A sordid tale of political intrigue for the stage

A sordid tale of political intrigue for the stage

‘The Kingmakers’, a new, dark political comedy from the mind of Louis Viljoen, will be showing at The Alexander Upstairs Theatre on Strand Street from Monday, August 25, to Saturday, September 13.
Written and directed by Viljoen, the award winning scribe of plays like ‘Champ’ and ‘The Frontiersmen’, ‘The Kingmakers’ is set in the familiar world of skulduggery, backstabbing, one-upmanship, disloyalty, blackmail and profiteering – otherwise known as South African politics – and follows a group of opposition-party strategists as they attempt to place a neutral party member in contention for leadership.

PETER TROMP chatted to the various parties involved about their roles in the sordid affair.

Louis Viljoen
What were your chief inspirations for writing ‘The Kingmakers’?
My main inspiration was the idea of selling a lie and what it would take to sell a huge lie to a large group of people, which to my mind is the essence of politics: the lie agreed upon, then sold, then taken as truth by the populace, making us complicit in our own destruction.
Coupled with my distrust of politicians, I knew I could use politics as a genre to frame the story I wanted to tell.
The play is not a political exposé, or even a realistic depiction of the inner workings of any political party, but rather an examination of the ease of selling out and the realisation that morality is subjective, by using political machinations and themes as the world surrounding the ideas.

What can audiences look forward to with the show?
I purposefully labelled the play as a dark comedy, because I don’t think we can look at people working within the political arena and be expected to take them seriously.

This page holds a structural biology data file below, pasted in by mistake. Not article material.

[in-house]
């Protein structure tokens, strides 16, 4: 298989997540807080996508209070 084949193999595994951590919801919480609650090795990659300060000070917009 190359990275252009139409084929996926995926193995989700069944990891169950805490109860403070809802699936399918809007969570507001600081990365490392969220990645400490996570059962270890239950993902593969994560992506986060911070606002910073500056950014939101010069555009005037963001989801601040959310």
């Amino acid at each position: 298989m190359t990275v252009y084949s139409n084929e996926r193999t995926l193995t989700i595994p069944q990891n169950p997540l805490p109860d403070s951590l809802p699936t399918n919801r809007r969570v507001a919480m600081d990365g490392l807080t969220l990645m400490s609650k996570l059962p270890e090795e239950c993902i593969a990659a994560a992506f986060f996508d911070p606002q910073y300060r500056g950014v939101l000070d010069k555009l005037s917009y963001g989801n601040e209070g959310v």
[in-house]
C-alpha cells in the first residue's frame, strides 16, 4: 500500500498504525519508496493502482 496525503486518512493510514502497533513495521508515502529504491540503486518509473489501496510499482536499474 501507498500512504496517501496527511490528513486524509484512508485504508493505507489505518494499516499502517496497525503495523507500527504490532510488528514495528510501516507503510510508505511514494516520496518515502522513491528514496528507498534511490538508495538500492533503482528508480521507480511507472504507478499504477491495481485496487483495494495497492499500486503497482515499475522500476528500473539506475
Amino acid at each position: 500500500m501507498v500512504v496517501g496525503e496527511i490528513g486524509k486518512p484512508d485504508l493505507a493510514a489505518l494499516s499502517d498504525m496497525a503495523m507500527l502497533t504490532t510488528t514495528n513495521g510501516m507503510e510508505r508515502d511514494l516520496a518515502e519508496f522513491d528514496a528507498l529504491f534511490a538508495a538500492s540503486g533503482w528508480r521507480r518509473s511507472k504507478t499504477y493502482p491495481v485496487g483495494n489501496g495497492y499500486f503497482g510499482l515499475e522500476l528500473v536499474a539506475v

They are, for the most part and quite obviously a despicable bunch of liars, thieves and whores who are so clearly corrupted and weak, therefore making them the ideal subjects for a comedy.
What isn’t funny, of course, is what their actions lead to, which is the real tragedy. That’s why it’s a dark comedy. You want comedy? Write about a politician. You want tragedy? Write about the guy who votes for the politician.

Brendon Daniels
Tell us a bit about your character and your process of realising him.
My character is Daniel, who is an out and out Party man. He still clings to the real ideals, but discovers it becomes increasingly difficult to stay true to his morals. The script is so well written that if done honestly, you’ll inevitably bring the character to life.

You won the Fleur du Cap award earlier this year for your role in ‘Rooiland’. How did you feel when you were honoured with that prize?
The fact that the character ADIDAS made a clean sweep of festival awards and won the Fleur du Cap suggests that the character was well written. The ensemble should get due recognition, is my feeling. It does validate one’s effort, though, and I am grateful for that.

Rebecca Makin-Taylor
Tell us about your character and your process of realising her.
I play the role of Amy, a spin doctor. She is pragmatic, ambitious and smart. She enjoys the game of politics and is always looking for ways to spin a situation to her advantage. The character has been coming together through discussions with Louis, textual analysis, finding the intentions behind the lines and in dialogue with the other actors in rehearsals.

We’ve seen you recently in one-woman shows. How does it feel to be part of an ensemble cast again?
It feels fantastic. Doing one woman shows has taught me so much, which I am very grateful for, but I have missed working as part of an ensemble. There is a strong rhythm to the writing, so in dialogue I can’t afford to miss a beat. This keeps me on my toes, forcing me to listen and respond truthfully to the other actors onstage, which is exhilarating.

Pierre Malherbe
Tell us a bit about your character and your process of realising him.
I play the part of Arlow. He is a shrewd and unscrupulous political strategist who will stop at nothing to achieve his goals, all of which are motivated by greed. Politics is a game to him and it’s all about winning the game. I used David Mamet’s method of being truthful to the character’s intention, as written in the text, to help realise the character; that and Louis’s wonderful directing, of course.

What would you say makes Louis Viljoen such a unique writer from an actor’s standpoint?
This is the second Louis Viljoen play that I’ll be working on and I think he manages to strike the perfect balance between great entertainment and poignancy; the stylized and the colloquial. He has an encyclopaedic knowledge of film, which influences his writing, more so than any other South African playwright. It feels like performing in theatricalised film genre pieces, which is exciting.

* Tickets are R100, or R90 prepaid, which can be booked at www.alexanderbar.co.za.  For telephone bookings and more information, call 021 300 1652. The Alexander Bar & Café is situated on 76 Strand Street (Corner Loop), Cape Town CBD.